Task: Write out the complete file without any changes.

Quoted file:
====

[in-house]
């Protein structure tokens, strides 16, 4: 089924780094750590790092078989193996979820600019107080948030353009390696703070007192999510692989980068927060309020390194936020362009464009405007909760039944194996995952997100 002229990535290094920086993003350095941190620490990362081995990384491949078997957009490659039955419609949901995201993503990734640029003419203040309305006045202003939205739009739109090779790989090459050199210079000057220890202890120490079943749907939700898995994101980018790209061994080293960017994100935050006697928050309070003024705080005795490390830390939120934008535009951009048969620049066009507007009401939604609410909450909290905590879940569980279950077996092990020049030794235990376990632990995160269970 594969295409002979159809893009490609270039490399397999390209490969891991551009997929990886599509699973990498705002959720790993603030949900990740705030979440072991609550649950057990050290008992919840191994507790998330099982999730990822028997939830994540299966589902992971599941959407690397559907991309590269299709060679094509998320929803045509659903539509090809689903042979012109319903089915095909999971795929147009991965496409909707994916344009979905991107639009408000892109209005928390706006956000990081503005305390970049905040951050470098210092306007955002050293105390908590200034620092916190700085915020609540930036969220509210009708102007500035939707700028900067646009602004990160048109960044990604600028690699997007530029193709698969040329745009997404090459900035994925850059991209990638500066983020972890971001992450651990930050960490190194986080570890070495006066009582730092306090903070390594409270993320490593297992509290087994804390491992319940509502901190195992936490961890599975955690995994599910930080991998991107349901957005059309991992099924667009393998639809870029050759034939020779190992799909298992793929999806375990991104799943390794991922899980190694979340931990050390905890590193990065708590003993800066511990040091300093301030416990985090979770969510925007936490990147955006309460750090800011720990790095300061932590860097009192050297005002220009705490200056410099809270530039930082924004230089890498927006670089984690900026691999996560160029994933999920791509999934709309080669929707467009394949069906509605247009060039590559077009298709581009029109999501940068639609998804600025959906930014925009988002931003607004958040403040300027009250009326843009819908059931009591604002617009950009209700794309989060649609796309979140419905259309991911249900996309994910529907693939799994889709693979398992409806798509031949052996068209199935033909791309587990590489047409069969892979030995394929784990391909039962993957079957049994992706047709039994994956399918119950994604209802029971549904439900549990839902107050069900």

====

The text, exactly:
[in-house]
């Protein structure tokens, strides 16, 4: 089924780094750590790092078989193996979820600019107080948030353009390696703070007192999510692989980068927060309020390194936020362009464009405007909760039944194996995952997100 002229990535290094920086993003350095941190620490990362081995990384491949078997957009490659039955419609949901995201993503990734640029003419203040309305006045202003939205739009739109090779790989090459050199210079000057220890202890120490079943749907939700898995994101980018790209061994080293960017994100935050006697928050309070003024705080005795490390830390939120934008535009951009048969620049066009507007009401939604609410909450909290905590879940569980279950077996092990020049030794235990376990632990995160269970 594969295409002979159809893009490609270039490399397999390209490969891991551009997929990886599509699973990498705002959720790993603030949900990740705030979440072991609550649950057990050290008992919840191994507790998330099982999730990822028997939830994540299966589902992971599941959407690397559907991309590269299709060679094509998320929803045509659903539509090809689903042979012109319903089915095909999971795929147009991965496409909707994916344009979905991107639009408000892109209005928390706006956000990081503005305390970049905040951050470098210092306007955002050293105390908590200034620092916190700085915020609540930036969220509210009708102007500035939707700028900067646009602004990160048109960044990604600028690699997007530029193709698969040329745009997404090459900035994925850059991209990638500066983020972890971001992450651990930050960490190194986080570890070495006066009582730092306090903070390594409270993320490593297992509290087994804390491992319940509502901190195992936490961890599975955690995994599910930080991998991107349901957005059309991992099924667009393998639809870029050759034939020779190992799909298992793929999806375990991104799943390794991922899980190694979340931990050390905890590193990065708590003993800066511990040091300093301030416990985090979770969510925007936490990147955006309460750090800011720990790095300061932590860097009192050297005002220009705490200056410099809270530039930082924004230089890498927006670089984690900026691999996560160029994933999920791509999934709309080669929707467009394949069906509605247009060039590559077009298709581009029109999501940068639609998804600025959906930014925009988002931003607004958040403040300027009250009326843009819908059931009591604002617009950009209700794309989060649609796309979140419905259309991911249900996309994910529907693939799994889709693979398992409806798509031949052996068209199935033909791309587990590489047409069969892979030995394929784990391909039962993957079957049994992706047709039994994956399918119950994604209802029971549904439900549990839902107050069900």